Yet, despite his best efforts to market and commercialize his inventions, Heilig struggled to sell them to businesses, who mostly saw them as costly novelties rather than breakthrough pieces of technology. However, this didn’t change Heilig’s vision for how they could be used. In his patent filing for the Sensorama Simulator, he notes that it could be used not only for entertainment but also for education and training purposes –  exactly how many organizations actually use VR today. 

1965 - 1968: Ivan Sutherland and the Sword of Damocles 

Several years after Morton Heilig built his head-mounted display and 3D film simulator, Ivan Sutherland began publicly theorizing about how a similar system could be used to interact with computers. In a paper titled “The Ultimate Display” that he wrote in 1965, Sutherland outlined how computer-based environments could be interacted with using specially designed display and input tools, such as force-feedback joysticks, and eye-tracking sensors. 

“There is no reason why the objects displayed by a computer have to follow the ordinary rules of physical reality with which we are familiar,” Sutherland proclaimed. And he concluded, “With appropriate programming, such a display could literally be the Wonderland into which Alice walked. [3]” 

Much like Heilig, Sutherland didn’t just speculate about such a device – he actually began developing one. But, while Heilig approached the task from his perspective as a cinematographer, Sutherland tackled it as a computer scientist. 

In 1968, Sutherland and his student Bob Sproull showcased the first head-mounted display (HMD) with three-dimensional tracking, which they humorously called “the Sword of Damocles” due to its heavy weight and need to be attached to the ceiling overhead. The device used stereoscopic vision and allowed users to move around a three-dimensional, computer-generated space that was dynamically adjusted by the computer based on the user’s position. Furthermore, the headset demonstrated the first instance of augmented reality (AR) with its ability to overlap static computer elements over a view of the actual room in which the wearer was located. 

When was the first VR helmet made? 

The first head-mounted display (HMD) was patented by Martin Heilig in 1960, but was likely built earlier in the late 1950s. The first HMD with an interactive computer-generated, virtual environment was showcased by computer scientists Ivan Sutherland and Bob Sproull at the University of Utah in 1968. Finally, the Philco corporation introduced the first head-tracking HMD in 1961 and called it the ‘Headsight.’


1969 - 1975: Myron Krueger’s Interactive digital art

Not long after Ivan Sutherland and Bob Sproull demonstrated the very first VR HMD, Myron Krueger, a PhD candidate studying computer science at the University of Wisconsin-Madison, collaborated with a group of artists to create a computer-controlled environment as an art piece. Titled “Glowflow,” the piece consisted of a darkened room with floor sensors that triggered the production of synthesizer sounds and the colorful glow of phosphorescent pigment in glass tubes as participants walked through the room.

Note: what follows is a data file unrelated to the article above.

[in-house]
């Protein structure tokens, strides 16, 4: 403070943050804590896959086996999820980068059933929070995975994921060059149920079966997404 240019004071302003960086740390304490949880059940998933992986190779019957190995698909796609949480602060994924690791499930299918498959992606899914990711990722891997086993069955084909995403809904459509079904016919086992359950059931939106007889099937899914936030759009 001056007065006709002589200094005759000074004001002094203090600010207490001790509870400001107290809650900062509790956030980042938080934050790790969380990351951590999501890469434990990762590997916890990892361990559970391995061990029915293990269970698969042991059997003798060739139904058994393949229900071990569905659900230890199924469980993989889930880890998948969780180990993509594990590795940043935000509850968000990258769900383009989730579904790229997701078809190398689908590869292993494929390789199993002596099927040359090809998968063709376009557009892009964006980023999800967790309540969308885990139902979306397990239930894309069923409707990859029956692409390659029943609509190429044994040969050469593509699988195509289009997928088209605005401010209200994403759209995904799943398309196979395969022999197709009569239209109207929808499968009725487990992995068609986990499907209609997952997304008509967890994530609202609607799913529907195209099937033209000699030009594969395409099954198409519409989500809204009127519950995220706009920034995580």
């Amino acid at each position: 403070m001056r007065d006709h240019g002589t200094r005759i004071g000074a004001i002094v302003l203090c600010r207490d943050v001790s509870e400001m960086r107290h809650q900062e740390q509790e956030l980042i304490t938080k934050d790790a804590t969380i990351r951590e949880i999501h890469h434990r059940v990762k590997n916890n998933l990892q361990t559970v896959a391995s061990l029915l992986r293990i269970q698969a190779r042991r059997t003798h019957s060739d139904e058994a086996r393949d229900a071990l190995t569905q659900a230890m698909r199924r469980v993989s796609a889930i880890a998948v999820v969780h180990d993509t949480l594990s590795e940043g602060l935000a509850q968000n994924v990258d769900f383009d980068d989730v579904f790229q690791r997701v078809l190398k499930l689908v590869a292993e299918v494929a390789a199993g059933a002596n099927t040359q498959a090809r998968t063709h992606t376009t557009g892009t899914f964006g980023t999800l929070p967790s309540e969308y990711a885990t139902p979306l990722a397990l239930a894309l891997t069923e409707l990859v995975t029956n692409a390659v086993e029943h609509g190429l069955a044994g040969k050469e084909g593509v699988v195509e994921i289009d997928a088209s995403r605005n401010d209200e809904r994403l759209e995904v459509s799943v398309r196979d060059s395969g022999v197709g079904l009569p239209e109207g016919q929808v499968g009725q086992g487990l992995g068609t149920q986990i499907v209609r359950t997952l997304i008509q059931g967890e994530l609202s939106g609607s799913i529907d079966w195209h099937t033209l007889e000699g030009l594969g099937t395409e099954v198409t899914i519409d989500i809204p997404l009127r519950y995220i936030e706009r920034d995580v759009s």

The experience intrigued Krueger, who was interested in exploring new ways for humans to interact with computers, so he began working on another art project alone. 

The next year, Krueger created “Metaplay,” an art piece in which two separate rooms were connected by a closed-circuit video feed that allowed an artist in one room to interact with guests in another by drawing on a video feed of them projected to them. In 1971, meanwhile, Krueger made “Psychic Space,” a piece in which users would interact with a computer in another room using floor sensors to produce the sound of musical notes or to play a maze game. Krueger’s exploration into early computer art culminated in 1975 with “Videoplace,” another interactive piece in which participants in separate rooms could interact with each other’s silhouettes via video projections controlled by a computer system. 

In addition to creating early versions of immersive VR environments, also known as cave automatic virtual environments (CAVEs), Krueger coined the term “artificial reality” in his 1974 dissertation thesis. The term gained wider recognition when Krueger published his dissertation in 1983 under the title “Artificial Reality.”

1970 - 79: Early institutional investment in VR

Although a handful of researchers and enthusiasts mostly explored virtual reality, the 1970s saw some early institutional investment into the technology. 

In 1972, for example, General Electric (GE) unveiled a computerized VR flight simulator with a cockpit surrounded by three screens that mimicked the 180-degree view that pilots experienced while flying. In 1978, meanwhile, researchers at MIT produced the Aspen Movie Map, an interactive map of Aspen, Colorado that allowed users to take a virtual tour of the city in a way similar to how Google’s street view is used today. Funded by the U.S. Department of Defense and led by computer scientist Andrew Lippman, the team created the interactive map by stitching together footage captured from a four-camera set-up attached to a car that was then layered atop three-dimensional models of the space. 

These events indicate a shift in how academic institutions, corporations, and even the government thought about virtual reality technology. Rather than being a novelty, VR technology was slowly gaining traction as a tool that had potential as a practical tool for training and research purposes. 

1980 - 1989: Early commercial VR technology